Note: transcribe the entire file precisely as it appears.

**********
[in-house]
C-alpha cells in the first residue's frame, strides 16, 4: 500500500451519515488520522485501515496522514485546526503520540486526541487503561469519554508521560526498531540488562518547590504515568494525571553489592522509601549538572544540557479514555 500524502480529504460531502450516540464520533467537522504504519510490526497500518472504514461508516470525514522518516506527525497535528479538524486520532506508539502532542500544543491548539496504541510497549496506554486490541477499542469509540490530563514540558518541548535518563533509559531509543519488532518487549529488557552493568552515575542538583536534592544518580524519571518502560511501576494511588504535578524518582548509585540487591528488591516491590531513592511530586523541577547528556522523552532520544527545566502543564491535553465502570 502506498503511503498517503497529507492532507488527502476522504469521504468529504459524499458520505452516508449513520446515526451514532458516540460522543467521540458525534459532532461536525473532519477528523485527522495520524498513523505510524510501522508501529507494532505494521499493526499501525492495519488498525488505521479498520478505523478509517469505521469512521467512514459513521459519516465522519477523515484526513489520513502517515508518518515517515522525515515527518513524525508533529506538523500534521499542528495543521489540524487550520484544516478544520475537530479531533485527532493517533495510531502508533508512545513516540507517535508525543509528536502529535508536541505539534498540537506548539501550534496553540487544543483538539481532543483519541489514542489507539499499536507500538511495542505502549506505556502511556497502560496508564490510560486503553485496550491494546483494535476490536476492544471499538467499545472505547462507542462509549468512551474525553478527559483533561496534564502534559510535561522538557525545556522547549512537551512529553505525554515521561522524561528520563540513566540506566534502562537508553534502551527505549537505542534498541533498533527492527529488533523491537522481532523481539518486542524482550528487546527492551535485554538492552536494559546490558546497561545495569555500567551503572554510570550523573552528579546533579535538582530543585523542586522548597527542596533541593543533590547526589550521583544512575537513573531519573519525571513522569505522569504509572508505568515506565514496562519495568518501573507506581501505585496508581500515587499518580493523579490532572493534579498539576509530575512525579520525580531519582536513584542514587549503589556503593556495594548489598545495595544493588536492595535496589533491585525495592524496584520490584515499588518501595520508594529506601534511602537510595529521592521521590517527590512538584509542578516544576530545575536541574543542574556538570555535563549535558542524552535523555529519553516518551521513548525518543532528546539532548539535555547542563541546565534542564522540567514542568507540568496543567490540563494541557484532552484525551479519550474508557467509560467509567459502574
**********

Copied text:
[in-house]
C-alpha cells in the first residue's frame, strides 16, 4: 500500500451519515488520522485501515496522514485546526503520540486526541487503561469519554508521560526498531540488562518547590504515568494525571553489592522509601549538572544540557479514555 500524502480529504460531502450516540464520533467537522504504519510490526497500518472504514461508516470525514522518516506527525497535528479538524486520532506508539502532542500544543491548539496504541510497549496506554486490541477499542469509540490530563514540558518541548535518563533509559531509543519488532518487549529488557552493568552515575542538583536534592544518580524519571518502560511501576494511588504535578524518582548509585540487591528488591516491590531513592511530586523541577547528556522523552532520544527545566502543564491535553465502570 502506498503511503498517503497529507492532507488527502476522504469521504468529504459524499458520505452516508449513520446515526451514532458516540460522543467521540458525534459532532461536525473532519477528523485527522495520524498513523505510524510501522508501529507494532505494521499493526499501525492495519488498525488505521479498520478505523478509517469505521469512521467512514459513521459519516465522519477523515484526513489520513502517515508518518515517515522525515515527518513524525508533529506538523500534521499542528495543521489540524487550520484544516478544520475537530479531533485527532493517533495510531502508533508512545513516540507517535508525543509528536502529535508536541505539534498540537506548539501550534496553540487544543483538539481532543483519541489514542489507539499499536507500538511495542505502549506505556502511556497502560496508564490510560486503553485496550491494546483494535476490536476492544471499538467499545472505547462507542462509549468512551474525553478527559483533561496534564502534559510535561522538557525545556522547549512537551512529553505525554515521561522524561528520563540513566540506566534502562537508553534502551527505549537505542534498541533498533527492527529488533523491537522481532523481539518486542524482550528487546527492551535485554538492552536494559546490558546497561545495569555500567551503572554510570550523573552528579546533579535538582530543585523542586522548597527542596533541593543533590547526589550521583544512575537513573531519573519525571513522569505522569504509572508505568515506565514496562519495568518501573507506581501505585496508581500515587499518580493523579490532572493534579498539576509530575512525579520525580531519582536513584542514587549503589556503593556495594548489598545495595544493588536492595535496589533491585525495592524496584520490584515499588518501595520508594529506601534511602537510595529521592521521590517527590512538584509542578516544576530545575536541574543542574556538570555535563549535558542524552535523555529519553516518551521513548525518543532528546539532548539535555547542563541546565534542564522540567514542568507540568496543567490540563494541557484532552484525551479519550474508557467509560467509567459502574